“Sen Durbin has orchestrated the adverse effects reporting legislature,” says Heller, who reports that this legislature would obligate of dietary supplement manufacturers to report adverse effects. “This goes back to the ephedra case in which there were about 16,000 adverse effects, but the manufacturers had no obligation to turn them over to [the] FDA. One percent of all adverse events are reported to [the] FDA under the current voluntary system,” adds Heller. Dietary supplements containing ephedra have been banned in the United States since April 2004.
Edward Blonz, PhD, FACN, FNAASO, a newspaper nutrition columnist and author, has also taken up the cause. Blonz reports, “I now have three cases with the Federal Trade Commission [FTC], and I work for a group of 11 DAs [district attorneys] in California. All these efforts involve issues of questionable advertising claims being made for dietary supplements.” Blonz also teaches a class at the University of California, Berkeley titled “Dietary Supplements: What Every Health Professional Needs to Know” and is seeking funding for a stand-alone nonprofit organization that will aim to analyze dietary supplement advertising claims to provide information about products and their associated claims to consumers.
CSPI has worked extensively on making dietary supplements safe and honestly labeled. Quackwatch, Inc. is a nonprofit corporation whose purpose is to combat health-related frauds, myths, fads, fallacies, and misconduct that often involve dietary supplements. Founded by Stephen Barrett, MD, in 1996, Quackwatch, Inc. works to investigate questionable claims, advise quackery victims, report illegal marketing, and attack misleading advertising on the Internet. ConsumerLab.com includes review articles on various supplements to help educate consumers and healthcare professionals. Many NCC-DPG members work on forwarding progress in manufacturing practices, clinical research, and open communication with the FTC, the FDA, and other agencies. Numerous credible Web sites (see sidebar) offer scientific information on herbs and supplements.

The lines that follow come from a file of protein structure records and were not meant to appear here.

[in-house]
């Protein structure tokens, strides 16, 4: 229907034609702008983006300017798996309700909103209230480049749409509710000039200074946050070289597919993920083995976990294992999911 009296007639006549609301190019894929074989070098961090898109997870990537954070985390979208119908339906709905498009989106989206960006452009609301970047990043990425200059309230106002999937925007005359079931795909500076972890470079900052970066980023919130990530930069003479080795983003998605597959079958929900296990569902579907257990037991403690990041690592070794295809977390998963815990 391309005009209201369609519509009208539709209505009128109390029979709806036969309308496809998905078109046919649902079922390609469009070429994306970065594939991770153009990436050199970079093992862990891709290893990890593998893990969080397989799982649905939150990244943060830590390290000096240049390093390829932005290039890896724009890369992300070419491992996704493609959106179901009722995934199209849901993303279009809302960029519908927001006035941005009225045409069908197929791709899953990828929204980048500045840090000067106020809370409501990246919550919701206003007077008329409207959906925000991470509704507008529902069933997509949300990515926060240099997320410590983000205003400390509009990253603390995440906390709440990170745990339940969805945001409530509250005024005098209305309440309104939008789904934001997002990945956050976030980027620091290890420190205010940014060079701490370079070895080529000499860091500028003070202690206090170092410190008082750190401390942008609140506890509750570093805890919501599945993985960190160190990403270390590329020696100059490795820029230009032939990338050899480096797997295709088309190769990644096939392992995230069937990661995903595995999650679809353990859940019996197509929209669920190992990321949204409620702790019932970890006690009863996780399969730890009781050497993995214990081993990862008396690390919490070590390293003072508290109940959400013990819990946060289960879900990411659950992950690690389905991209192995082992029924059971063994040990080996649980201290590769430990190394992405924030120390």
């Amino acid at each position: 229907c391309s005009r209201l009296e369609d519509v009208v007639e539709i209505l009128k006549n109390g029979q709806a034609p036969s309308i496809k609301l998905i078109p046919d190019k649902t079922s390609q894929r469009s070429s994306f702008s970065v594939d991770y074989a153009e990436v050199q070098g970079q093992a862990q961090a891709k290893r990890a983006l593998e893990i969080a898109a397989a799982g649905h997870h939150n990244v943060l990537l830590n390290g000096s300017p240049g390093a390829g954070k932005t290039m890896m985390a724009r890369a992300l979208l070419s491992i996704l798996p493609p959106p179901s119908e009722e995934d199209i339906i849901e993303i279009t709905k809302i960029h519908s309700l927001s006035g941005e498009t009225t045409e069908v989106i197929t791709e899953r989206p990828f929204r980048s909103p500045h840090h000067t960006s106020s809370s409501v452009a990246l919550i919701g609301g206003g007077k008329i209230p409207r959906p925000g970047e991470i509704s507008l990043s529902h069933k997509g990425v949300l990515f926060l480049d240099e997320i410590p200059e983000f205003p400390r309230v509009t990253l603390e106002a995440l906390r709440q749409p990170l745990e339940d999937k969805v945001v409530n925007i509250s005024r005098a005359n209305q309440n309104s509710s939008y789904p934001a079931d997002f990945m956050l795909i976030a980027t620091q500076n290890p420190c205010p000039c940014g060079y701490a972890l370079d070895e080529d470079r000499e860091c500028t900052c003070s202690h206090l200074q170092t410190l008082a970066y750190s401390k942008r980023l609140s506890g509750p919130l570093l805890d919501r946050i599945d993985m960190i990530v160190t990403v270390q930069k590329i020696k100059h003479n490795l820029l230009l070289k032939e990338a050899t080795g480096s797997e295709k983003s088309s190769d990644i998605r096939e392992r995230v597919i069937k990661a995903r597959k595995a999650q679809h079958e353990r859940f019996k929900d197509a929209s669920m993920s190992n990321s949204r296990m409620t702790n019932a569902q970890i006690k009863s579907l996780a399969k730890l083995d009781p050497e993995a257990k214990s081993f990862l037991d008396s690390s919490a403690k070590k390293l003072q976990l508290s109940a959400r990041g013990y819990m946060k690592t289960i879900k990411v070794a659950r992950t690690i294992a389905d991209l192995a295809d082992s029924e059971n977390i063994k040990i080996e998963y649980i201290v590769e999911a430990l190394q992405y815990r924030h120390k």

Tired of suffering a tarnished reputation at the hands of shady supplement makers, those in the dietary supplement industry are also banding together to clean up the industry. “The supplement industry has had bad press in recent years. Some of the industry supports adverse event reporting as a way of repairing that image,” says Heller. The Natural Products Association, along with several other dietary supplement organizations and consumer groups, is supporting legislation in both the House and Senate that would require the reporting of serious adverse experiences for dietary supplements and over-the-counter drugs. (The Senate recently passed this legislation.) Kalman, who performs clinical trails for the food and supplement industry, also finds more and more companies working on independent research for supplements.